Hot, hotter... Chili!
Just imagine: Your mouth is on fire, your cheeks are red, sweat is running down your face... And at the same time you are doing something good for your body!
We're talking about sharpness. More precisely from chili. Anyone who has ever tried a (too) spicy dish knows what we are talking about... Nevertheless, the pods have become indispensable in many kitchens. But what is it actually that makes them so healthy? Why are they often considered a "cure-all" and how can we use them without breaking a sweat?
What is chili?
Whether chili sin carne, chilli flakes or chili peppers - we encounter the bright red spice pods in a number of dishes. No wonder, since the medium-hot to fiery chilies round off every stew, soup and curry. We now know more than four thousand (!) different types of chili, which vary in colour, size, taste and - of course - heat.
The nightshade plant originally comes from the Caribbean. Before the 15th century, the hot pods were only known to the natives of Central and South America - until Christopher Columbus landed in "West India" and found bright red, unusually hot fruits there: what we know today as chillies. However, it was several years before Columbus and his crew found out about this: at first they thought they were related to the well-known pepper known from India. The former name for today's chilies: "pimienta", Spanish for "pepper".
After all, it didn't take long for the pods to start conquering the whole world. They can now be found in every supermarket, are cultivated everywhere and processed in a wide variety of ways. We at Löwen Fraction are so excited about it that we offer two spicy chili dishes: our Chipotle Chili and the Chili Vegano .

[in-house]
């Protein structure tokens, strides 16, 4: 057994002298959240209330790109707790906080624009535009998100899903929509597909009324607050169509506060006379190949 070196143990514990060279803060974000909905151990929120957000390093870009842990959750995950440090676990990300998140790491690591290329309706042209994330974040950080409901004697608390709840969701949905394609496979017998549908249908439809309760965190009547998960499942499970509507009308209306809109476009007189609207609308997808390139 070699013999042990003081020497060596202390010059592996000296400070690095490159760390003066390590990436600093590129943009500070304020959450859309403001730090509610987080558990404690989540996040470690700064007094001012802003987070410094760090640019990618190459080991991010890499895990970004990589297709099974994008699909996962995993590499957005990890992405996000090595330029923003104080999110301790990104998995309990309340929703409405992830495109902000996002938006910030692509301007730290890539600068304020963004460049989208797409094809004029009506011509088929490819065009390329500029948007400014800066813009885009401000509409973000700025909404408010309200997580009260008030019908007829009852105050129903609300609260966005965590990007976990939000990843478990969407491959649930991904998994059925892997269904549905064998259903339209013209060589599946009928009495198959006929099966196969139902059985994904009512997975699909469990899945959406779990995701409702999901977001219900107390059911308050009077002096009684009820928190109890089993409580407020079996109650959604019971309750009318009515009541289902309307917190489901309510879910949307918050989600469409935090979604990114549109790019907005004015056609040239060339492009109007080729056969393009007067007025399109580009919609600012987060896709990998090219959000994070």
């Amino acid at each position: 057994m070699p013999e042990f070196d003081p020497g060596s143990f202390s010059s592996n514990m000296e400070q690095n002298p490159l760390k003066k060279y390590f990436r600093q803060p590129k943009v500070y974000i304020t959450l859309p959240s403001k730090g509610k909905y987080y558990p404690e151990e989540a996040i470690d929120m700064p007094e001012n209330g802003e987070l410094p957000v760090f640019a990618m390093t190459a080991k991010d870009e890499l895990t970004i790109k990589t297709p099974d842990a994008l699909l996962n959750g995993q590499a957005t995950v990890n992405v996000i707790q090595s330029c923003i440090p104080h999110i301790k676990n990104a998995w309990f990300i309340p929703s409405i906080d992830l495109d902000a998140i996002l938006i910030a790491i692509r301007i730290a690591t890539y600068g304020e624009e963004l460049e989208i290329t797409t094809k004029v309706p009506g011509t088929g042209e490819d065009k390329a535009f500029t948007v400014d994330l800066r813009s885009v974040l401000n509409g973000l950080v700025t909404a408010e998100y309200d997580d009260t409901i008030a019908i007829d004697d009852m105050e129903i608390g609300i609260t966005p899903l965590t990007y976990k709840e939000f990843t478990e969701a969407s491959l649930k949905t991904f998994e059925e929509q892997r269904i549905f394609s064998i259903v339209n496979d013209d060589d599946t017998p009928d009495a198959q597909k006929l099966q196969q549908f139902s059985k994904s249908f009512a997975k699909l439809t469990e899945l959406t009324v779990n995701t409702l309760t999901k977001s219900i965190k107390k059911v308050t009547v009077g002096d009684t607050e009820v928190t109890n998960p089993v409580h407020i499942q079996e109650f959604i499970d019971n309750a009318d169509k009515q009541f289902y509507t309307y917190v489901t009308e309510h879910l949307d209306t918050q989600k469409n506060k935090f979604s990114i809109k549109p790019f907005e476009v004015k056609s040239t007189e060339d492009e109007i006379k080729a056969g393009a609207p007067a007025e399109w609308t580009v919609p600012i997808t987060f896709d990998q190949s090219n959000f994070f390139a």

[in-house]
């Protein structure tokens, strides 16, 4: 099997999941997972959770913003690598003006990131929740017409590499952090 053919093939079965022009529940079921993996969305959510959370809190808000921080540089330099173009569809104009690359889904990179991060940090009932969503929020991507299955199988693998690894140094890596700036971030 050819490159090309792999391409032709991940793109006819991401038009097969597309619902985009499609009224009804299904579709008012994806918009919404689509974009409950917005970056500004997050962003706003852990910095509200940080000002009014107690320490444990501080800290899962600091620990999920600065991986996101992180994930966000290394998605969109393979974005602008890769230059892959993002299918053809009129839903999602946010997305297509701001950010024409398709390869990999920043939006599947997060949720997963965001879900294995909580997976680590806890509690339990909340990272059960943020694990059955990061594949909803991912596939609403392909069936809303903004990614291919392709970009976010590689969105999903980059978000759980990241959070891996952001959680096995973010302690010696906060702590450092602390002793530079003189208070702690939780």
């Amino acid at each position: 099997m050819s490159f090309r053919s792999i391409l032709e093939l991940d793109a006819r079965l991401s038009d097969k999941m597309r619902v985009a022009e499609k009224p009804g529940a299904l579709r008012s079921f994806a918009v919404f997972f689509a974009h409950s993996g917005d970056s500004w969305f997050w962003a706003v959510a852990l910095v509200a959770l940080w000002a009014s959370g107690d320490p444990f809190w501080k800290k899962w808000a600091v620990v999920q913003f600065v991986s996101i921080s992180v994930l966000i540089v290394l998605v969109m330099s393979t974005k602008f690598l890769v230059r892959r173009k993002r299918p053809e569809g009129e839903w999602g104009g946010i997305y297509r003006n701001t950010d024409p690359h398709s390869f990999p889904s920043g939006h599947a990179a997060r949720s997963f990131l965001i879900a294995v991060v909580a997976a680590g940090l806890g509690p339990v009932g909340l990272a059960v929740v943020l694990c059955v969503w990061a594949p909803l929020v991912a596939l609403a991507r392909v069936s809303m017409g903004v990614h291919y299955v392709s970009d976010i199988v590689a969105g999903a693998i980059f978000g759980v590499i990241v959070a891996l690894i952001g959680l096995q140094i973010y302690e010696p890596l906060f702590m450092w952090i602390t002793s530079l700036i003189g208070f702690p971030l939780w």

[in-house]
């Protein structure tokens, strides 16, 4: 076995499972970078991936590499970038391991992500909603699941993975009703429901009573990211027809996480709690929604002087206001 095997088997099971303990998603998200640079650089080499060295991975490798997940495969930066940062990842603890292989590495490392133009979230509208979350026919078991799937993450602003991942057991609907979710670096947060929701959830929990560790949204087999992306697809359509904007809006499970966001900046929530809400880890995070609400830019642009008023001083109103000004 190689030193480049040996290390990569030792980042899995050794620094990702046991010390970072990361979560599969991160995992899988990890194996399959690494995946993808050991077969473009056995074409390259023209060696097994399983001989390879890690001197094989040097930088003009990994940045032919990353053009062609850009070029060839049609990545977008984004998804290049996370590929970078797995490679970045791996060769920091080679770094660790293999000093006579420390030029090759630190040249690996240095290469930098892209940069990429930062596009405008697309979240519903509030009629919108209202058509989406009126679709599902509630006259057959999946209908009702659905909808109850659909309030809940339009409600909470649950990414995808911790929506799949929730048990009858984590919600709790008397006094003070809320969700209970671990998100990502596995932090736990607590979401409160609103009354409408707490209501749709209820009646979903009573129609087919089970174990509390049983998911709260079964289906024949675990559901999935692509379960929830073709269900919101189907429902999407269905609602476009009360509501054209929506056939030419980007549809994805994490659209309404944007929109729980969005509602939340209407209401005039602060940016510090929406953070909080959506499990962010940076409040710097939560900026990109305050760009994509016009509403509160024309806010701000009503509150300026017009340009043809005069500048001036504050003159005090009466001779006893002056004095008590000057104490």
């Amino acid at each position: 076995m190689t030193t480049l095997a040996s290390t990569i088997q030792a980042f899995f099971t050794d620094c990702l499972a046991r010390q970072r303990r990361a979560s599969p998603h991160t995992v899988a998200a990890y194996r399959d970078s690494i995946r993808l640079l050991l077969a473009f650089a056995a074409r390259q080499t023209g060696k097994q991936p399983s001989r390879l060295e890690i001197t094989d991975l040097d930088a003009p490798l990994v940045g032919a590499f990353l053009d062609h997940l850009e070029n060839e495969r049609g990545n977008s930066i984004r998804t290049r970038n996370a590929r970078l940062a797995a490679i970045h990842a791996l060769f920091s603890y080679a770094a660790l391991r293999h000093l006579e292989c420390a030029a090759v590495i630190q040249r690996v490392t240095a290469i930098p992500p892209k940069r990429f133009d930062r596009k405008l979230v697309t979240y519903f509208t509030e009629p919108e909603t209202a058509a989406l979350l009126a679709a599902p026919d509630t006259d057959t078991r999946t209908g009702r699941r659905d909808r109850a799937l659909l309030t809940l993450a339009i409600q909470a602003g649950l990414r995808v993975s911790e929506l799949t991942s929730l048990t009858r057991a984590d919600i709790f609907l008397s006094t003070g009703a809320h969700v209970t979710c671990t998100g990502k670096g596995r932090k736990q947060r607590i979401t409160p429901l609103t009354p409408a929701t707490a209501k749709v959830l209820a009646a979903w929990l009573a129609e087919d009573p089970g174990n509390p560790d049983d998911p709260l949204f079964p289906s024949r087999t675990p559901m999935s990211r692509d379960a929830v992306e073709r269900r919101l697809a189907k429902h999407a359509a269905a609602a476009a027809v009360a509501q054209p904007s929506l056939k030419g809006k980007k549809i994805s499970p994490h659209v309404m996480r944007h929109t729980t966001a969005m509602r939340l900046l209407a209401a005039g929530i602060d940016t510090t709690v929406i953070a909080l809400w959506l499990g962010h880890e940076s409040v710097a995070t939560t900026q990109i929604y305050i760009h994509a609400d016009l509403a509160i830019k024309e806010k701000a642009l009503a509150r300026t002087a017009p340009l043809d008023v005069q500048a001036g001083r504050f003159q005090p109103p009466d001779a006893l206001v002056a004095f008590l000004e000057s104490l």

Chili, paprika, pepperoni: What are the differences?
Although the chilli is now known in every country, it is still often confused: for example, paprika and hot pepper belong to the same genus as chili (Capsicum) and look similar. However, while the peppers are mild, sweet and juicy, the hot peppers are a bit more spicy. Chilies, on the other hand, are a lot hotter depending on the breed and can make us sweat much more easily...
Fun fact: The sweet-mild to hot hot paprika powder is not, as the name suggests, made from sweet peppers, but from chili peppers. They can basically be used like peppers - with the difference that they are spicier and therefore more versatile.
Also, the hot cayenne pepper isn't what it sounds like. Unlike pepper, it is not obtained from the fruit of a pepper plant, but consists of ground chili peppers. It is named after the Cayenne chilli variety, which originated in South America and was previously used as an alternative to pepper. According to this, cayenne pepper is a pure, finely ground chili - chili powder is often a spice mixture.
Where does the sharpness come from?
"Better wear gloves when you cut this!" everyone who has tried to prepare hot chilies has probably heard it before. And rightly so: When we consume the alkaloid capsaicin, it attaches to our heat receptors and can even cause skin irritation in high doses.